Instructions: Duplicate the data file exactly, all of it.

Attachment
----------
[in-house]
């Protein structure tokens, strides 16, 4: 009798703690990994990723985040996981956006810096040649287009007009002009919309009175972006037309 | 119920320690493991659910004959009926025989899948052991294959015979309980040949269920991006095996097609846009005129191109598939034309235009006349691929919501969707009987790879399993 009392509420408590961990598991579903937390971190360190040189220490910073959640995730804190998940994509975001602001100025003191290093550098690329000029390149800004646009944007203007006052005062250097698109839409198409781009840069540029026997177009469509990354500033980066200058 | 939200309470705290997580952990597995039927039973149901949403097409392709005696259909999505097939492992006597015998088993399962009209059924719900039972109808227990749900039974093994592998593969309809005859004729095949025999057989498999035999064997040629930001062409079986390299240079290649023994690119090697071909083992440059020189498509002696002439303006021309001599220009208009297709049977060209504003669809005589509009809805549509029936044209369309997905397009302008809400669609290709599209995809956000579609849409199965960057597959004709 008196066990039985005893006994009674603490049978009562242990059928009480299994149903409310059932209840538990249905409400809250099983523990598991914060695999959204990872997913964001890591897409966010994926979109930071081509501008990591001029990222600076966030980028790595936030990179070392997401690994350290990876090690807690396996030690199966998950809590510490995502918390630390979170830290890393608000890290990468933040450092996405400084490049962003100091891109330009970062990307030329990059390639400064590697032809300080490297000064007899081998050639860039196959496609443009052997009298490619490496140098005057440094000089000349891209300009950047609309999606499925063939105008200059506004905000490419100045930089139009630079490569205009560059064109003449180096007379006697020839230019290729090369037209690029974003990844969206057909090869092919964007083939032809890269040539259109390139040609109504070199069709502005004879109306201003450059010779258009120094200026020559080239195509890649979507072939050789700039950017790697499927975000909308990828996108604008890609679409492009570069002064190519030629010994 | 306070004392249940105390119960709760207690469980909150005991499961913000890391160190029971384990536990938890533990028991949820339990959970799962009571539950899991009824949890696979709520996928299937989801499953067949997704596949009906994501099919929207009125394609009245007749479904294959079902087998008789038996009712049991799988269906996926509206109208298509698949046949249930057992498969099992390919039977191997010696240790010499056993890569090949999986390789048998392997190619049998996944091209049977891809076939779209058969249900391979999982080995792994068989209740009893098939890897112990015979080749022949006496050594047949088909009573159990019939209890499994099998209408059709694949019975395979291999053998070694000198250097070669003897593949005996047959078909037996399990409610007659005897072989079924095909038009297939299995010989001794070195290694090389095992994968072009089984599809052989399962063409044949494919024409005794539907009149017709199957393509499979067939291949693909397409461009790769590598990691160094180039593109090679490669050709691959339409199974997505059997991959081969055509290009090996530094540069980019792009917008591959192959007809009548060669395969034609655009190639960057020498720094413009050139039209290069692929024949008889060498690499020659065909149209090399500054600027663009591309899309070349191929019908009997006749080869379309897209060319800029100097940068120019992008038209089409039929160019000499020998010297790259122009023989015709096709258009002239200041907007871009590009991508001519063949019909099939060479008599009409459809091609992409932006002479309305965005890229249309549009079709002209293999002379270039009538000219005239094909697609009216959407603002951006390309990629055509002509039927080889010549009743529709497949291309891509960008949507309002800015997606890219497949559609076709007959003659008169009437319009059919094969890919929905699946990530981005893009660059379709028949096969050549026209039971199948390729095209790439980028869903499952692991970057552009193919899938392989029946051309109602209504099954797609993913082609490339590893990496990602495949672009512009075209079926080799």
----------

[in-house]
């Protein structure tokens, strides 16, 4: 009798703690990994990723985040996981956006810096040649287009007009002009919309009175972006037309 | 119920320690493991659910004959009926025989899948052991294959015979309980040949269920991006095996097609846009005129191109598939034309235009006349691929919501969707009987790879399993 009392509420408590961990598991579903937390971190360190040189220490910073959640995730804190998940994509975001602001100025003191290093550098690329000029390149800004646009944007203007006052005062250097698109839409198409781009840069540029026997177009469509990354500033980066200058 | 939200309470705290997580952990597995039927039973149901949403097409392709005696259909999505097939492992006597015998088993399962009209059924719900039972109808227990749900039974093994592998593969309809005859004729095949025999057989498999035999064997040629930001062409079986390299240079290649023994690119090697071909083992440059020189498509002696002439303006021309001599220009208009297709049977060209504003669809005589509009809805549509029936044209369309997905397009302008809400669609290709599209995809956000579609849409199965960057597959004709 008196066990039985005893006994009674603490049978009562242990059928009480299994149903409310059932209840538990249905409400809250099983523990598991914060695999959204990872997913964001890591897409966010994926979109930071081509501008990591001029990222600076966030980028790595936030990179070392997401690994350290990876090690807690396996030690199966998950809590510490995502918390630390979170830290890393608000890290990468933040450092996405400084490049962003100091891109330009970062990307030329990059390639400064590697032809300080490297000064007899081998050639860039196959496609443009052997009298490619490496140098005057440094000089000349891209300009950047609309999606499925063939105008200059506004905000490419100045930089139009630079490569205009560059064109003449180096007379006697020839230019290729090369037209690029974003990844969206057909090869092919964007083939032809890269040539259109390139040609109504070199069709502005004879109306201003450059010779258009120094200026020559080239195509890649979507072939050789700039950017790697499927975000909308990828996108604008890609679409492009570069002064190519030629010994 | 306070004392249940105390119960709760207690469980909150005991499961913000890391160190029971384990536990938890533990028991949820339990959970799962009571539950899991009824949890696979709520996928299937989801499953067949997704596949009906994501099919929207009125394609009245007749479904294959079902087998008789038996009712049991799988269906996926509206109208298509698949046949249930057992498969099992390919039977191997010696240790010499056993890569090949999986390789048998392997190619049998996944091209049977891809076939779209058969249900391979999982080995792994068989209740009893098939890897112990015979080749022949006496050594047949088909009573159990019939209890499994099998209408059709694949019975395979291999053998070694000198250097070669003897593949005996047959078909037996399990409610007659005897072989079924095909038009297939299995010989001794070195290694090389095992994968072009089984599809052989399962063409044949494919024409005794539907009149017709199957393509499979067939291949693909397409461009790769590598990691160094180039593109090679490669050709691959339409199974997505059997991959081969055509290009090996530094540069980019792009917008591959192959007809009548060669395969034609655009190639960057020498720094413009050139039209290069692929024949008889060498690499020659065909149209090399500054600027663009591309899309070349191929019908009997006749080869379309897209060319800029100097940068120019992008038209089409039929160019000499020998010297790259122009023989015709096709258009002239200041907007871009590009991508001519063949019909099939060479008599009409459809091609992409932006002479309305965005890229249309549009079709002209293999002379270039009538000219005239094909697609009216959407603002951006390309990629055509002509039927080889010549009743529709497949291309891509960008949507309002800015997606890219497949559609076709007959003659008169009437319009059919094969890919929905699946990530981005893009660059379709028949096969050549026209039971199948390729095209790439980028869903499952692991970057552009193919899938392989029946051309109602209504099954797609993913082609490339590893990496990602495949672009512009075209079926080799």